A vehicle electric machine assembly includes one or more three-phase terminals, a terminal block cap, a first overmold, and a second overmold. The one or more three-phase terminals are connected to end windings extending from a terminal block integrated with a stator core. The terminal block cap defines three cavities each sized to receive one of the one or more three-phase terminals and includes three connectors for electrical connection with an inverter. The first overmold encompasses the one or more three-phase terminals and the end windings such that a portion of each of the one or more three-phase terminals is exposed for electrical connection. The second overmold encompasses the terminal block cap such that each of the three phase terminals may be disposed within one of the three cavities for electrical connection to the three connectors. Each of the one or more three-phase terminals may be encased in an epoxy to define a substantially rectangular prism shape sized for insertion within one of the three cavities. The assembly may further include one or more temperature sensors disposed within the first overmold. The assembly may further include a coolant channel defined by the first overmold located adjacent the end windings and a controller electrically connected to the one or more temperature sensors. The controller may be programmed to direct coolant flow within the coolant channel responsive to receipt of a signal from one of the one or more temperature sensors indicating a temperature of the end windings above a predetermined threshold. The second overmold may be arranged upon the first overmold such that the one or more three-phase terminals are oriented substantially parallel to a central axis defined by the stator core. The second overmold may be arranged upon the first overmold such that the one or more three-phase terminals are oriented substantially perpendicular to a central axis defined by the stator core.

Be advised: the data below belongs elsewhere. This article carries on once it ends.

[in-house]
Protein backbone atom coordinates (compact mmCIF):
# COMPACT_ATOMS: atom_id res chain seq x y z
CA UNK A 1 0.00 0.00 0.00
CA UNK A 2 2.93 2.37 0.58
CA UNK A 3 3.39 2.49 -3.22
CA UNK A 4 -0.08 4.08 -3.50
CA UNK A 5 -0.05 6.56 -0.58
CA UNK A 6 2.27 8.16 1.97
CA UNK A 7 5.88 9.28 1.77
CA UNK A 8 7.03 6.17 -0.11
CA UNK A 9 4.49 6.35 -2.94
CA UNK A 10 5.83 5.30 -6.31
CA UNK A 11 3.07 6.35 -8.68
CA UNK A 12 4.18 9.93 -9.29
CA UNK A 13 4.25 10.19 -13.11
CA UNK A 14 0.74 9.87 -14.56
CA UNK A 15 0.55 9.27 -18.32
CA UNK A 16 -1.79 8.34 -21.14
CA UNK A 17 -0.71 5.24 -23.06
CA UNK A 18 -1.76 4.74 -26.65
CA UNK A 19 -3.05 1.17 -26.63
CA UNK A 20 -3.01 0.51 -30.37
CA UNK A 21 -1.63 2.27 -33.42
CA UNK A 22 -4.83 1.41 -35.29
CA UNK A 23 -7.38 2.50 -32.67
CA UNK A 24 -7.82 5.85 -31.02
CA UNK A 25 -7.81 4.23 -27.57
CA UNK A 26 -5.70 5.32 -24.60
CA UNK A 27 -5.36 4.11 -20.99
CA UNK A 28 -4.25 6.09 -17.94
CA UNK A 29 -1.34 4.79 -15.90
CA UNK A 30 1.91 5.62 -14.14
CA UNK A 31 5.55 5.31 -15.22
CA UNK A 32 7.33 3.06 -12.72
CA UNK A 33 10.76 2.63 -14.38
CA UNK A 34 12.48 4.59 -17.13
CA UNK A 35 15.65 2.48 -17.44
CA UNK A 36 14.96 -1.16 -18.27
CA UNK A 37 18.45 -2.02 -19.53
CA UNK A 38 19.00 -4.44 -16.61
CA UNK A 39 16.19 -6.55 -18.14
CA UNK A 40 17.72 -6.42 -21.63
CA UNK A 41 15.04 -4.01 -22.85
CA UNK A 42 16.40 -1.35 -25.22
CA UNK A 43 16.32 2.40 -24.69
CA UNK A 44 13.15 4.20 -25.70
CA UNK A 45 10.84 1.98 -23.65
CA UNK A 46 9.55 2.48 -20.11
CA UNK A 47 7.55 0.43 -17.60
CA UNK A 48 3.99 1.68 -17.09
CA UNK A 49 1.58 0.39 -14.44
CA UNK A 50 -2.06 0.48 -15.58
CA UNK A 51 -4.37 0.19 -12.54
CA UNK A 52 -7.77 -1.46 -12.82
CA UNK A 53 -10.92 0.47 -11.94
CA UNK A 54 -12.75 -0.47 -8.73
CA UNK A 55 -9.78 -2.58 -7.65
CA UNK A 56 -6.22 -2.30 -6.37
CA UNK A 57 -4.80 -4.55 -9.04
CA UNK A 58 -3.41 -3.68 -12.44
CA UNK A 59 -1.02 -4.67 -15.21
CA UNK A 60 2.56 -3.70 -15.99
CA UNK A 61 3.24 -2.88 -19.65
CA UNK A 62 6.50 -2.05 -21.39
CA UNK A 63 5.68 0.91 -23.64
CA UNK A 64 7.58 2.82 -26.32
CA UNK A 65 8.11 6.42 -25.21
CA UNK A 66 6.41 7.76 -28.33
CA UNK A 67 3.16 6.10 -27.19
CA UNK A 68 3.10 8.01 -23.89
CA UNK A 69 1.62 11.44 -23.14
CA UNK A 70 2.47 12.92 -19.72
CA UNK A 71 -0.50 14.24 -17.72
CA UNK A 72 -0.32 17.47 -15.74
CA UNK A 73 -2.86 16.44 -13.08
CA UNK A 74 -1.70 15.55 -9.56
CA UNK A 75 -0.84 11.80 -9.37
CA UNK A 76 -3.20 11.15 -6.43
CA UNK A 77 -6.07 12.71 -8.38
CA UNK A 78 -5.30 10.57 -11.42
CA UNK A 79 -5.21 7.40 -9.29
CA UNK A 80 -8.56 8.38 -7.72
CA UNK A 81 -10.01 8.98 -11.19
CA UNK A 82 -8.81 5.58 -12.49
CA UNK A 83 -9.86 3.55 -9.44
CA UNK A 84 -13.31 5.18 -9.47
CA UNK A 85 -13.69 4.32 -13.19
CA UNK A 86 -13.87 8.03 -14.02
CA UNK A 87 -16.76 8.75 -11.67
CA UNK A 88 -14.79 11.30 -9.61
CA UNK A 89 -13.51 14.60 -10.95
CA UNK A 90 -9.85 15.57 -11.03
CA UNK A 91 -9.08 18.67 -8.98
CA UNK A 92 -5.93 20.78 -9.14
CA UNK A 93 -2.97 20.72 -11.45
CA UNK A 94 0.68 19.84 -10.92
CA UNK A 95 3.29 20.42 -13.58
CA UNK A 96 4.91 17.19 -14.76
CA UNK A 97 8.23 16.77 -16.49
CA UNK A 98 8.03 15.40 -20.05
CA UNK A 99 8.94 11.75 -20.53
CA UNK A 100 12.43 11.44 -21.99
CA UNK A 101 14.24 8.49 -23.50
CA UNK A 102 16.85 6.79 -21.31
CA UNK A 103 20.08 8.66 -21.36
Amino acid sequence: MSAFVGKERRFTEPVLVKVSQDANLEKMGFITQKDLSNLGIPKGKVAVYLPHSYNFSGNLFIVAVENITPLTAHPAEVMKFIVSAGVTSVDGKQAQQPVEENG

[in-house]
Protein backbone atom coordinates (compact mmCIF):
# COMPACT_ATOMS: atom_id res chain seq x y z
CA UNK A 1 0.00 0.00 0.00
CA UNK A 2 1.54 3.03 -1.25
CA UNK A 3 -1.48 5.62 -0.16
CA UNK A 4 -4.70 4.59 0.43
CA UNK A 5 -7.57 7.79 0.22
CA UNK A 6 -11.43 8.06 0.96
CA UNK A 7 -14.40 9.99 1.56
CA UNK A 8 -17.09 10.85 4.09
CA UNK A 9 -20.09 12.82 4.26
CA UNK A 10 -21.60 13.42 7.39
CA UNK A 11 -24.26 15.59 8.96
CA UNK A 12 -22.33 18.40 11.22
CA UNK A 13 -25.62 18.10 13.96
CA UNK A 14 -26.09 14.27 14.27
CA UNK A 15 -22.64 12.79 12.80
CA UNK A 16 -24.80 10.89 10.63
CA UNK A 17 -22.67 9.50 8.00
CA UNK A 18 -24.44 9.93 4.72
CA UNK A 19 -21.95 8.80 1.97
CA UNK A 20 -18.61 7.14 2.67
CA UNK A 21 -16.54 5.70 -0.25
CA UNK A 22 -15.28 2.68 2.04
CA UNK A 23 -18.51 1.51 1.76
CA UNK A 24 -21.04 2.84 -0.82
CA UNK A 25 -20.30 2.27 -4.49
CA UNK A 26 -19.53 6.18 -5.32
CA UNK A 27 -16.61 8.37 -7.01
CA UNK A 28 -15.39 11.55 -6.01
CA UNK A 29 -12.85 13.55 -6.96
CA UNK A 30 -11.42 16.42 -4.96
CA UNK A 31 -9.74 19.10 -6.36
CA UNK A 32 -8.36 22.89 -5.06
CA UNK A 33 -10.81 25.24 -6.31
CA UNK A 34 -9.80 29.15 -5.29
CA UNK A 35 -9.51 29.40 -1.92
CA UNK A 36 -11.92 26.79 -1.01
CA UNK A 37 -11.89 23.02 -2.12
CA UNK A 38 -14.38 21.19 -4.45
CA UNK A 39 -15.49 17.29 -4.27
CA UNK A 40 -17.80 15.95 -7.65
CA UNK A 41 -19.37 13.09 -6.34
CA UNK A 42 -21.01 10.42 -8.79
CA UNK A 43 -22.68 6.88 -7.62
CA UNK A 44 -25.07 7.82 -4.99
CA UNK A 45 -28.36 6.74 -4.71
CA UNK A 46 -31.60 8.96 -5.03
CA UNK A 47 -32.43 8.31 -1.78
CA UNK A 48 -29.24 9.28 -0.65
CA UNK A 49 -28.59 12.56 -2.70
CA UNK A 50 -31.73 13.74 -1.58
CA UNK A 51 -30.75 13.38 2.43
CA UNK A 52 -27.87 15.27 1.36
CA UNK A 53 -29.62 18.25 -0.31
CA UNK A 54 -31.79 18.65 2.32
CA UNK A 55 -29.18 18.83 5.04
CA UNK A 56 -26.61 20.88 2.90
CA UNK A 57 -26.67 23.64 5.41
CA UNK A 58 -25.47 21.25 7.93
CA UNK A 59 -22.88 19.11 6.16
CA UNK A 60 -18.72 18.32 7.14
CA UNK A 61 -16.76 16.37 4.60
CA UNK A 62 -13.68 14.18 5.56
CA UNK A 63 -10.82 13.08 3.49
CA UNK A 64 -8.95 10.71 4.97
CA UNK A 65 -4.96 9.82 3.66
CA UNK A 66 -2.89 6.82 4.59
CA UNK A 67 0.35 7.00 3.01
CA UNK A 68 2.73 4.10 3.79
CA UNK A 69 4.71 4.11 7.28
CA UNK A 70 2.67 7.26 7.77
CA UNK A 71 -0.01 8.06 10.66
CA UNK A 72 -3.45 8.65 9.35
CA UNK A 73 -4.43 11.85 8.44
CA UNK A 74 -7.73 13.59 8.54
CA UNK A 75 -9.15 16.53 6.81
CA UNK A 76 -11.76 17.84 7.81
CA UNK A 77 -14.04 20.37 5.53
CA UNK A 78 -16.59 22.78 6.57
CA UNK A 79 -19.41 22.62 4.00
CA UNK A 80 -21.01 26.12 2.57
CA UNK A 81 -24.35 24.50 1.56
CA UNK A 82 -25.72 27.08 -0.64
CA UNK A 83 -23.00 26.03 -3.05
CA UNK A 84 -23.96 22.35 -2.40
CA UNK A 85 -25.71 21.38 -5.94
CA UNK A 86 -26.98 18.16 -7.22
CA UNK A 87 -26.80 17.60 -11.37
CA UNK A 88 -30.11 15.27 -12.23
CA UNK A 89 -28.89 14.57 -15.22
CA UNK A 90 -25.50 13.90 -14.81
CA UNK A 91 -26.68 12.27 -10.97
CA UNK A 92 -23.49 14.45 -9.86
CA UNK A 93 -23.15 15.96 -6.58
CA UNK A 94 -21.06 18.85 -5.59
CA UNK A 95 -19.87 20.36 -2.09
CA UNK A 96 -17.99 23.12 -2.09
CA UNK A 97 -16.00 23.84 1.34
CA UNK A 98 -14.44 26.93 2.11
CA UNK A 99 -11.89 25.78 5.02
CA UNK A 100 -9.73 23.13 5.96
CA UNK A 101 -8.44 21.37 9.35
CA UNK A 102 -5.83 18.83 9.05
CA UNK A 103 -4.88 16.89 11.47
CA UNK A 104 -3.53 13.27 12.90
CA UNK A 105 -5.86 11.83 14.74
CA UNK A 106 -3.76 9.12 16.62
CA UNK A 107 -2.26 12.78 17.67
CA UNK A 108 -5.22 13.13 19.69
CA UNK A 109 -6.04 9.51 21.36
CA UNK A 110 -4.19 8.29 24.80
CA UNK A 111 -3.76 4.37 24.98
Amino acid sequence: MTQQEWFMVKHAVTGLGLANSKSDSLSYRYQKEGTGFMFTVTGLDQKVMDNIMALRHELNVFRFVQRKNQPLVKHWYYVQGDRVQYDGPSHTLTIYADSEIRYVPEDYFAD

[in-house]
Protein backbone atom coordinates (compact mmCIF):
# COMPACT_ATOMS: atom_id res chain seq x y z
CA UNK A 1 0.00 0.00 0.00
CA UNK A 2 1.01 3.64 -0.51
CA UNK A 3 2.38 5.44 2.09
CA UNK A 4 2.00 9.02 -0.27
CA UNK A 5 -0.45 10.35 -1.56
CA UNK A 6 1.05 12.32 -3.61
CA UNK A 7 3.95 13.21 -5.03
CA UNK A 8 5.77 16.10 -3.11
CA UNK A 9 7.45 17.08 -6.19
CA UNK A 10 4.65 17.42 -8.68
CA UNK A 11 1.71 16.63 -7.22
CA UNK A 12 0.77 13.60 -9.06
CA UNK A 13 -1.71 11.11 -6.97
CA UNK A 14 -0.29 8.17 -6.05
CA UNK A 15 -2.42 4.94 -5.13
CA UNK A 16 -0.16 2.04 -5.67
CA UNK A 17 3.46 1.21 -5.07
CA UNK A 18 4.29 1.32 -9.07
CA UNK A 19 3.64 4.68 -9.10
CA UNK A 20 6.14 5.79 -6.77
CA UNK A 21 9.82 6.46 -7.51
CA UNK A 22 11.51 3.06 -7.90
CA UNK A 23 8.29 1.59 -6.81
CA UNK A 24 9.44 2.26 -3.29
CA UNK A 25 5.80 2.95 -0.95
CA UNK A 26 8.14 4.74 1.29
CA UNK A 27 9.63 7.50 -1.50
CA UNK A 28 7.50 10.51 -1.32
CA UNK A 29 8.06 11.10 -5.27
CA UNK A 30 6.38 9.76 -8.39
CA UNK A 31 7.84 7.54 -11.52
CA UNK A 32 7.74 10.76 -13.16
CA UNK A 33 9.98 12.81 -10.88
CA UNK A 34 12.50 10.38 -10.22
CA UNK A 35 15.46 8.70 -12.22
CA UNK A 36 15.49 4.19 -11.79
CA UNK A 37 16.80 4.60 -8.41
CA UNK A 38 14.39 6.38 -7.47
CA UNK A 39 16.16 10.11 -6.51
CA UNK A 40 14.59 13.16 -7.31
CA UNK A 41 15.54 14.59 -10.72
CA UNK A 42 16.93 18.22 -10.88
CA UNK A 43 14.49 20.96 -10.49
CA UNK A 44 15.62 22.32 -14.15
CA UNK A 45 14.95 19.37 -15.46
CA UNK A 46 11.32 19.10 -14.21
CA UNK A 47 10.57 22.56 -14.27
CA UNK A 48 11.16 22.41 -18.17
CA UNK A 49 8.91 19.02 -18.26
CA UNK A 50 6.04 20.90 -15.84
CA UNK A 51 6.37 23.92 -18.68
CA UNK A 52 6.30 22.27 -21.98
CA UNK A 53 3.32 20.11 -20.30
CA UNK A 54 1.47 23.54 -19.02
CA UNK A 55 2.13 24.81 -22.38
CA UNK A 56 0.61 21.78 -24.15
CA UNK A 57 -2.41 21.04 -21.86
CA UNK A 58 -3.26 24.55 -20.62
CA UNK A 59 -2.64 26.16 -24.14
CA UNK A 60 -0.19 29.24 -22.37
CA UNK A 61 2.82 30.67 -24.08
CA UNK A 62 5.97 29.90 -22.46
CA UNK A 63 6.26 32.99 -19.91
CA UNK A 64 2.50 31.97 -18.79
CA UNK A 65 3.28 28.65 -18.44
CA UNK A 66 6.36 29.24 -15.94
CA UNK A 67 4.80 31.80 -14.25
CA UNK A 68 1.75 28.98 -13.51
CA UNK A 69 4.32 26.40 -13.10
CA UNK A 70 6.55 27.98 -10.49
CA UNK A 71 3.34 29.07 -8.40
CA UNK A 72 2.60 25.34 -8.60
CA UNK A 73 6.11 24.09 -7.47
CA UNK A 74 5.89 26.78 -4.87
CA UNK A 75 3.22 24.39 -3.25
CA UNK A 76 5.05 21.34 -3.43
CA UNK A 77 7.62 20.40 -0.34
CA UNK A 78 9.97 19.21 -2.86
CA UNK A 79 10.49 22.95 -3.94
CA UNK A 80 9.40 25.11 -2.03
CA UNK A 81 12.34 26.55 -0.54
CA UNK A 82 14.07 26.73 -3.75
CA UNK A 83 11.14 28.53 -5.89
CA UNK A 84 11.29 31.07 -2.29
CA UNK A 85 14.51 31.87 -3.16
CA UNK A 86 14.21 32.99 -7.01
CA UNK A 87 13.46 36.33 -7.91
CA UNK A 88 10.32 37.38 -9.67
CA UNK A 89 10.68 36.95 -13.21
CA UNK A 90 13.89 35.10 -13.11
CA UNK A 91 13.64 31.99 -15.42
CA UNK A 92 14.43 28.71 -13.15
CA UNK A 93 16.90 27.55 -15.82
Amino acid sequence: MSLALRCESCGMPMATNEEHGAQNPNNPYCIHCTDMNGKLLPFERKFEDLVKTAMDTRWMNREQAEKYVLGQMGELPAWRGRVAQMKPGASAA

A vehicle electric machine assembly includes a stator core, a rotor, a first overmold, one or more three-phase terminals, and a second overmold. The stator core defines a cavity and includes end windings. The rotor is disposed within the cavity. The first overmold encompasses the end windings. Each of the one or more three-phase terminals is arranged with the end windings for electrical connection at a periphery portion of the first overmold. The second overmold encompasses the one or more three-phase terminals and a terminal block including one or more connectors to receive each of the three-phase terminals. The first overmold and the second overmold are formed separately such that mounting the second overmold to the first overmold electrically connects the end windings and the one or more three-phase terminals. Each of the one or more three-phase terminals may be a threaded stud sized for insertion within a threaded aperture of the second overmold. The first overmold may define a coolant channel arranged for coolant flowing therethrough to be in thermal communication with the end windings. The first overmold and the second overmold may be arranged with one another to orient the one or more three-phase terminals in parallel relative to a central axis defined by the stator core. The first overmold and the second overmold may be arranged with one another to orient the one or more three-phase terminals perpendicular to a central axis defined by the stator core.